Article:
PHOENIX, FEB. 8 -- Acting Gov. Rose Mofford (D) said today she is confident that she can be "a healing governor" as she takes over the duties and authority from Evan Mecham (R), who was impeached Friday by the state House and will move out of his office this week.

Mofford said at a news conference she will extend "every courtesy" to the Republican governor and promised not to do a "hatchet job" on state agency officials, but did ask one key aide to step aside.

Today the House, which voted to impeach Mecham Friday, voted 42 to 18 to approve 23 specific charges against him.

The Senate is expected to organize as an impeachment court Thursday for a trial scheduled Feb. 22.

Although the state constitution specifies that the secretary of state becomes acting governor when the governor is impeached, Mofford had declined over the weekend to take the title until she received official notification of the House impeachment vote, which she received this morning.

"I'd like to be a healing governor, forceful governor and one that will act," Mofford said today.

Mofford met with four former governors -- Sam Goddard (D), Raul Castro (D), Jack Williams (R) and Paul Fannin (R) -- and said they had advised her to take an active role in running the state.

Later she had a "cordial" meeting with Mecham during which he asked that several of his aides be allowed to remain, Mofford spokesman Athia Hardt said.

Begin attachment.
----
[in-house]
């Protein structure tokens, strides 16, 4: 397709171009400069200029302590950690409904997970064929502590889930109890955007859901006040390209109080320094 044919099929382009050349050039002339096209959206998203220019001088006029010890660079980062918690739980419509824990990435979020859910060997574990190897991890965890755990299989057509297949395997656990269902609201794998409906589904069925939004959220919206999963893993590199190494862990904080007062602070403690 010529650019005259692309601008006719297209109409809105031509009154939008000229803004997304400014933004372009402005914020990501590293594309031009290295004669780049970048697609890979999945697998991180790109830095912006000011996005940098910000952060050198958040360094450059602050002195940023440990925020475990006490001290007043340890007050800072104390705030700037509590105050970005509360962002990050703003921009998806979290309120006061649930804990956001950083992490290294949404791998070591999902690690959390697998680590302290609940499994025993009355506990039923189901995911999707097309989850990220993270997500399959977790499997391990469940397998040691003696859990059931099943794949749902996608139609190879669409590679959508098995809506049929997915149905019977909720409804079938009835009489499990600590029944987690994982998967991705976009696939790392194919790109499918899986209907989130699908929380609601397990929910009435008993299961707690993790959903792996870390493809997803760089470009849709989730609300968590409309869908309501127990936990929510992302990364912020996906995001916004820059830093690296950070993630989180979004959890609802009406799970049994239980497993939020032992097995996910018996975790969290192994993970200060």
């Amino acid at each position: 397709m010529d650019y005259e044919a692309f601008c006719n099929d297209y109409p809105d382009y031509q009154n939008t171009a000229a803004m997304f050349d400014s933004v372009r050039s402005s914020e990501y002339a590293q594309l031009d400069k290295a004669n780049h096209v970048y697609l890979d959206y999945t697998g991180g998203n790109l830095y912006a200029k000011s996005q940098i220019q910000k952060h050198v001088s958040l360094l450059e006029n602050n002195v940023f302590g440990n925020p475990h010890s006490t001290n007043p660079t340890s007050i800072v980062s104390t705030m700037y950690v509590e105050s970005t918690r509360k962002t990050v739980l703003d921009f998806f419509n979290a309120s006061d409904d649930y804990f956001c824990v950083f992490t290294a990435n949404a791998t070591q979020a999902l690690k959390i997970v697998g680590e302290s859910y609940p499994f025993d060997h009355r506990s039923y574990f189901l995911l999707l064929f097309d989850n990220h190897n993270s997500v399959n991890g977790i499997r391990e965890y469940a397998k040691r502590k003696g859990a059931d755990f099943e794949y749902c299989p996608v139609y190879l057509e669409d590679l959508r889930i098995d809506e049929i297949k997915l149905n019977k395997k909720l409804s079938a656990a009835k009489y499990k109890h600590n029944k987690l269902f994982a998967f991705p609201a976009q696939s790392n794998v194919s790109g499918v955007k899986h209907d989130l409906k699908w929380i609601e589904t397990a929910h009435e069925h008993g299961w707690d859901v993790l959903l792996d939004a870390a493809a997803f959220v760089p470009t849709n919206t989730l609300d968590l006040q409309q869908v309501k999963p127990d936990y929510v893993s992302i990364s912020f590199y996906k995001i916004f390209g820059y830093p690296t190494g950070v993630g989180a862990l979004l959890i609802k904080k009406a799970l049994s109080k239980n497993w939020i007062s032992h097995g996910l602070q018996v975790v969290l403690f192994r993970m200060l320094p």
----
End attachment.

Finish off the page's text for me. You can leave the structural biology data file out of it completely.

Mofford put on paid leave Department of Administration Director Max Hawkins and State Personnel Director Alberto Gutier said he was told he would be given a new assignment in a few days.

Mecham also faces a May 17 recall election and a criminal trial on charges of concealing a $350,000 campaign loan. The criminal trial was scheduled for March but has been postponed until April.

The impeachment charges detail the three main allegations against Mecham: that he concealed the campaign loan, misused $80,000 from the governor's protocol fund by lending it to his car dealership, and tried to thwart an investigation of an alleged death threat by a state official.

The articles allege violations of law, including obstruction of justice in connection with the alleged death threat, making a false sworn statement by failing to report the campaign loan, and violating his oath of office in connection with the $80,000 loan to Mecham Pontiac.